Without a consensus candidate in sight for the election which is carried out in parliament, the sole declared runner is Aoun, who was exiled in Paris after the war with Syrian troops and returned when they finally withdrew in 2005.
While winning by far the most seats in Christian areas during parliamentary elections that same year, Aoun has since seen his popularity slip after his shock alliance with Hezbollah, the Shiite group heading the opposition.
Parliament's challenge is to elect a successor to pro-Syrian President Emile Lahoud, whose extended term in office runs out on November 25.
A presidential election has to take place within two months of the deadline, with the post reserved for a Christian Maronite under Lebanon's confessional system.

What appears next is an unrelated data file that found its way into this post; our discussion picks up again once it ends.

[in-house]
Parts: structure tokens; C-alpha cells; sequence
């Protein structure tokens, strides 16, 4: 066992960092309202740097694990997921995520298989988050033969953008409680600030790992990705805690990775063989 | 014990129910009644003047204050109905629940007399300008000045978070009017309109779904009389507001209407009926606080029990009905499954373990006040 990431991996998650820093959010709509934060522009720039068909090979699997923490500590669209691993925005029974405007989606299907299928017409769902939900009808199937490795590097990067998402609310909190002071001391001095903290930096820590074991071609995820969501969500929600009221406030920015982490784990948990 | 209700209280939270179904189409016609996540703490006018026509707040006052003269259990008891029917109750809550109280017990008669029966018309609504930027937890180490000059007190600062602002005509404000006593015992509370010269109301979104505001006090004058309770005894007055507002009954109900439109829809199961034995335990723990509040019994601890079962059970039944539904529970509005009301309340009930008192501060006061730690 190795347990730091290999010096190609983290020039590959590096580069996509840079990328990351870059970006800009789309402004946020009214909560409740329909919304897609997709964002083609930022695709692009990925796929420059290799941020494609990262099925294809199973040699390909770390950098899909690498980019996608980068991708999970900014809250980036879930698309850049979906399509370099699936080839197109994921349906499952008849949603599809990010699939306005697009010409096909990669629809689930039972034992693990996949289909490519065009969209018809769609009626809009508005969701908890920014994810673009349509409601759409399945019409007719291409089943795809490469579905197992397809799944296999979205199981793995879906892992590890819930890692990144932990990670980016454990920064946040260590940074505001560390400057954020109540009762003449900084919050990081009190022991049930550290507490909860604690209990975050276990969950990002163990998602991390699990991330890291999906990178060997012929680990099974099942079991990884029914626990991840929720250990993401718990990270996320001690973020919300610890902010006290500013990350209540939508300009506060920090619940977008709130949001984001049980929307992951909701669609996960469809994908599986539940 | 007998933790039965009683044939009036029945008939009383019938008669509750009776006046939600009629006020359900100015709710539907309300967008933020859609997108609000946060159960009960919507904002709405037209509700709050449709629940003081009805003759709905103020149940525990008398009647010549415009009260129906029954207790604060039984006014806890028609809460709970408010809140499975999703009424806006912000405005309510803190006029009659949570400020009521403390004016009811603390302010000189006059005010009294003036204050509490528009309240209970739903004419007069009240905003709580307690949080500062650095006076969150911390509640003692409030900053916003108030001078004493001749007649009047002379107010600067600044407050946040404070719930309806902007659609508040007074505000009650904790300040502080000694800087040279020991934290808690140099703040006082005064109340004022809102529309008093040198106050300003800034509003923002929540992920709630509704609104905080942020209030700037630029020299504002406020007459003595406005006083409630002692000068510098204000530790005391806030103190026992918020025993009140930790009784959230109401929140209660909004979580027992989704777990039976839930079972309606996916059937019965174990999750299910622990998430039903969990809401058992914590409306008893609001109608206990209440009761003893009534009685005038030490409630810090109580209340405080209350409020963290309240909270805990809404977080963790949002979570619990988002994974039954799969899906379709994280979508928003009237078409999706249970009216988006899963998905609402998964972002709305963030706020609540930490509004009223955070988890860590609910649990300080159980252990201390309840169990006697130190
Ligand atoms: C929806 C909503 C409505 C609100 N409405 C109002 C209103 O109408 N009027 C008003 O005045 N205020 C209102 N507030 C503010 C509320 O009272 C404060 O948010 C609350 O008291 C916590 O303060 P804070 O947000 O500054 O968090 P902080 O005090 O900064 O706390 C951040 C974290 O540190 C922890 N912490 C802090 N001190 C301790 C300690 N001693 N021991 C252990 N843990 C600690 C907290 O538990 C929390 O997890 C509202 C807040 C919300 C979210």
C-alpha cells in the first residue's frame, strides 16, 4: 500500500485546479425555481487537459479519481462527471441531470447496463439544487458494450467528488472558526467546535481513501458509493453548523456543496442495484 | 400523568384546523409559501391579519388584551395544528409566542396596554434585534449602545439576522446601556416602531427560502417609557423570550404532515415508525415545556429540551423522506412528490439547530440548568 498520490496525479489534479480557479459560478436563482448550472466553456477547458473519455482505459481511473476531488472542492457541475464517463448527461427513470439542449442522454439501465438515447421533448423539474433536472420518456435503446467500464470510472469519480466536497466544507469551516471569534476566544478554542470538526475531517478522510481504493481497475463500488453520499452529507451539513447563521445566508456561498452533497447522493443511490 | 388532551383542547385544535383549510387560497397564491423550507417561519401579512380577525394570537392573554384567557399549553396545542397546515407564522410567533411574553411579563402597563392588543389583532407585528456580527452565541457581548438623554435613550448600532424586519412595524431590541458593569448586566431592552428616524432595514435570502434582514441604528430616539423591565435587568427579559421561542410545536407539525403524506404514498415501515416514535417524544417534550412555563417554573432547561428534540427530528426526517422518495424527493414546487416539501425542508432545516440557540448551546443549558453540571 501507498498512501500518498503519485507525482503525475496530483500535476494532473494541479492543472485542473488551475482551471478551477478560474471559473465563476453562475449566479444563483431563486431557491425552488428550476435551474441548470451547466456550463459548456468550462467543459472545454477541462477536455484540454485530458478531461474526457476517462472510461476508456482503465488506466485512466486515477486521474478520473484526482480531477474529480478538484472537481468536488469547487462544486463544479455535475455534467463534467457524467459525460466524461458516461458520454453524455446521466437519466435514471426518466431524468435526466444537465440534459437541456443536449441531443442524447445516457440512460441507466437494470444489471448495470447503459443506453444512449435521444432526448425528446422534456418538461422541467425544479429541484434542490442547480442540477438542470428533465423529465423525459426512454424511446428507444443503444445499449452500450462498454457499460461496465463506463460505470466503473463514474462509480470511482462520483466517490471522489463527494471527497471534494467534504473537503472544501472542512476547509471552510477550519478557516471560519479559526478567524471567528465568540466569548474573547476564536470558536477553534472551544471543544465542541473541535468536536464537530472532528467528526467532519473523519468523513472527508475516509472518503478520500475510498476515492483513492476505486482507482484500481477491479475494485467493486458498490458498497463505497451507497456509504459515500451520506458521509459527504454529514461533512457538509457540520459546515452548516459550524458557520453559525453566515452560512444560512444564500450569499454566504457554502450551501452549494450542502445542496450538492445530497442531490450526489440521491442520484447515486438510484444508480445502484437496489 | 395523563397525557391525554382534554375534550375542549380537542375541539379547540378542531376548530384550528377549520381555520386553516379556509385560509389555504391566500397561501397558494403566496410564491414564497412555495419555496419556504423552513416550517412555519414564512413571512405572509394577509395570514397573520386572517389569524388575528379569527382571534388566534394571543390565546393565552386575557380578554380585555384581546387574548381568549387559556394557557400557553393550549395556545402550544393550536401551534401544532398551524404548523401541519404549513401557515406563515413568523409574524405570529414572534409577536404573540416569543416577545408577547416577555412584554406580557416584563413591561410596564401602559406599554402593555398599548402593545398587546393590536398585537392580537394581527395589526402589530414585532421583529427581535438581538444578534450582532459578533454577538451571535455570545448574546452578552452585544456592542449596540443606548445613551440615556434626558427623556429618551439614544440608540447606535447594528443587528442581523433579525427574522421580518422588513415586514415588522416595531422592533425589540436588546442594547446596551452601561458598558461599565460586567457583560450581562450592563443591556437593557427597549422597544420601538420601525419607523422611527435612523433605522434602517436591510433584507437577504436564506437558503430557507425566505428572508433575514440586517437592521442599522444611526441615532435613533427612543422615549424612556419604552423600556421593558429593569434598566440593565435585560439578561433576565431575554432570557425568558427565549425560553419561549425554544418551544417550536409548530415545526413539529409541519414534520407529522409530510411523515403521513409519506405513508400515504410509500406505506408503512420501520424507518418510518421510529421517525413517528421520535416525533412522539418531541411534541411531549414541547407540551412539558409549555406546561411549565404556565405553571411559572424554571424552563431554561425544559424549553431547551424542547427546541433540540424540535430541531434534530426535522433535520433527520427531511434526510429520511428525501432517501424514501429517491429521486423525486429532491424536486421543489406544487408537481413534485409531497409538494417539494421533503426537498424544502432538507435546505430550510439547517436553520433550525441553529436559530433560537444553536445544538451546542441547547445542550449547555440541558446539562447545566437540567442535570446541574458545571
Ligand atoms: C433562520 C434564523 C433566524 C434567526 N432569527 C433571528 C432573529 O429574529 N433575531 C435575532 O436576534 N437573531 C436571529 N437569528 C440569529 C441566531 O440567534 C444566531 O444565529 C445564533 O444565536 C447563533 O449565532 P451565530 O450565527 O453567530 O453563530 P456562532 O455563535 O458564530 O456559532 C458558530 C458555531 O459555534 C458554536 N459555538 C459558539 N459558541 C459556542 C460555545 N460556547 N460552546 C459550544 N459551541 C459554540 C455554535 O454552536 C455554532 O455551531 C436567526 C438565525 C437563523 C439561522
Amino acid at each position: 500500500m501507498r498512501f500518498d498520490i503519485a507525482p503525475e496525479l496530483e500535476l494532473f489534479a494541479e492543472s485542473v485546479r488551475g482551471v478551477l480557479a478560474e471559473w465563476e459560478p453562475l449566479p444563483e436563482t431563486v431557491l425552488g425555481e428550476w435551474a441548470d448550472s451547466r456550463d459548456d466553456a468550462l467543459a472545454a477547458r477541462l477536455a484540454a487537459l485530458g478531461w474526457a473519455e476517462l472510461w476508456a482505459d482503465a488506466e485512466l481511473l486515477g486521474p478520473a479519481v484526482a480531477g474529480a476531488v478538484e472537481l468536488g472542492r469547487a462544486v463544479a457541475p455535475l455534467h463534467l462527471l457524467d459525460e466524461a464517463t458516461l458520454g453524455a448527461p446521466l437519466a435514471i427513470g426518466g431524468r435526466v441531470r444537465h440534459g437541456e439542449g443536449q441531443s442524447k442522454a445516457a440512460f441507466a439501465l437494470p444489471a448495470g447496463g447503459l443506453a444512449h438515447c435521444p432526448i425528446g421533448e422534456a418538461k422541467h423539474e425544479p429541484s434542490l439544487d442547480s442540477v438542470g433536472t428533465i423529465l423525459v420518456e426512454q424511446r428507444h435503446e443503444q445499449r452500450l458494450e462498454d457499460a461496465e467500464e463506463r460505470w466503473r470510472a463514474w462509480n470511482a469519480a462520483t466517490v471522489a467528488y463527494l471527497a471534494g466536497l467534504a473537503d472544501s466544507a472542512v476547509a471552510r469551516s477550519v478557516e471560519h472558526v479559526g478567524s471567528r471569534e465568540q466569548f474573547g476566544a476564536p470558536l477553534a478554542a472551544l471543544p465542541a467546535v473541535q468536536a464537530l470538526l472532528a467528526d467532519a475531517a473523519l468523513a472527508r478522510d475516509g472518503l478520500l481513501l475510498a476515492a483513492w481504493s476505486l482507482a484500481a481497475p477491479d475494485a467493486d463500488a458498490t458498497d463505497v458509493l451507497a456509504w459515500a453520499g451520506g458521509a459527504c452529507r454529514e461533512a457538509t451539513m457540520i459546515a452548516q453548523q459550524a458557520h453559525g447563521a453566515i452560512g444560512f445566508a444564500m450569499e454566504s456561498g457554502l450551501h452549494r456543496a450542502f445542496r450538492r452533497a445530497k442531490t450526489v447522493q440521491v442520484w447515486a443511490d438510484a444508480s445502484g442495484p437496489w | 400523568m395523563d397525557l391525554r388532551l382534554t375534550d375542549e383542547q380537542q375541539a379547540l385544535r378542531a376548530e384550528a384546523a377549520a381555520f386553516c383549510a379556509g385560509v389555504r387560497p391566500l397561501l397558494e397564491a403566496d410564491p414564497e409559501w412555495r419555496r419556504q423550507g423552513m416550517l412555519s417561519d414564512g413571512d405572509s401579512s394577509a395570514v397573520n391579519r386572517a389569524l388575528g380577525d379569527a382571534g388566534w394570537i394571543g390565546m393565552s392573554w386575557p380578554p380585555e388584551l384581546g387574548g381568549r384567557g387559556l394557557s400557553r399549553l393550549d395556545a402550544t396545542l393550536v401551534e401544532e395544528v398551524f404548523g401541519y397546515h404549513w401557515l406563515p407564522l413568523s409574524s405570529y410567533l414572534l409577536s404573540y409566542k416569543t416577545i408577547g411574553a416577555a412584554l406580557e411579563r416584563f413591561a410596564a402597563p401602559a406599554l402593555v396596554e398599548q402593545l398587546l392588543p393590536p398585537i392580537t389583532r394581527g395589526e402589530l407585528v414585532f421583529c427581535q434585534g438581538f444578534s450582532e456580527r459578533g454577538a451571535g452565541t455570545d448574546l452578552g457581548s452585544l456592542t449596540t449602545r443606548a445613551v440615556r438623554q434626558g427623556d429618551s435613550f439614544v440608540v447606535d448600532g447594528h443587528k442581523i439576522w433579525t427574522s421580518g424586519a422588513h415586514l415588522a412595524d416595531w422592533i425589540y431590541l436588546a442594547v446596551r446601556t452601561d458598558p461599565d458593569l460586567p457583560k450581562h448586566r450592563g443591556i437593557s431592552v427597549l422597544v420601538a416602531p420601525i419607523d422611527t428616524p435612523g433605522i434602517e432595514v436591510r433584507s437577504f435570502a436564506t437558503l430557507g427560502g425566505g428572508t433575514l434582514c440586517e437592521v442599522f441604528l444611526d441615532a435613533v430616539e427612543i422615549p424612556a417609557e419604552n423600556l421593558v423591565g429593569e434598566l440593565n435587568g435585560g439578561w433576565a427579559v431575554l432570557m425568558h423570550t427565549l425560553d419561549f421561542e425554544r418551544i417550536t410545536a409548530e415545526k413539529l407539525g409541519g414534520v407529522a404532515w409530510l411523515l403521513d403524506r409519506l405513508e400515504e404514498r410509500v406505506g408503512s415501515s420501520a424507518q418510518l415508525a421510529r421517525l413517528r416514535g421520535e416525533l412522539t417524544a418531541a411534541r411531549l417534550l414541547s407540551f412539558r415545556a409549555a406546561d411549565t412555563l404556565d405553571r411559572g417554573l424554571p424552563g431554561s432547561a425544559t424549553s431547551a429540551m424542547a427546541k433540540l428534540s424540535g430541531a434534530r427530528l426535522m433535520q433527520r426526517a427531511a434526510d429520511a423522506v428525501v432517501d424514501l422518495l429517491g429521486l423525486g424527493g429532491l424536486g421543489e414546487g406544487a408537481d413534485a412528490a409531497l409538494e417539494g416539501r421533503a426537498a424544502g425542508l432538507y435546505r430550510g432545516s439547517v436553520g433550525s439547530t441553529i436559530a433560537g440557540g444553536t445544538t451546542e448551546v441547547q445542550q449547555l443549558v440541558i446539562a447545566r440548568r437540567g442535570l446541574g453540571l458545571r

Parliament speaker Nabih Berri, a leader of the pro-Syrian opposition, has set a September 25 date for a first round of voting.
A constitutional amendment would be needed to allow army chief Brigadier General Michel Sleiman, whose name is circulating as a possible compromise candidate, to run for president.
Under the constitution as it stands, top state employees can only run if they stand down at least six months before polls.
During the three decades of Syrian domination, before the February 2005 assassination of former premier Rafiq Hariri widely blamed on Damascus, three amendments were passed.
The first in 1995 extended late president Elias Hrawi's term by three years, Lahoud who was also army chief at the time needed an amendment in 1998 and finally his term was also extended under Syrian pressure in 2004.
Lebanon's president is elected by a two-thirds majority in parliament, failing which a second round is held with only an absolute majority needed.
The Lebanese parliament has 126 MPs, after the assassination of two anti-Syrian deputies since November, and the anti-Syrian majority in the house has 68 seats.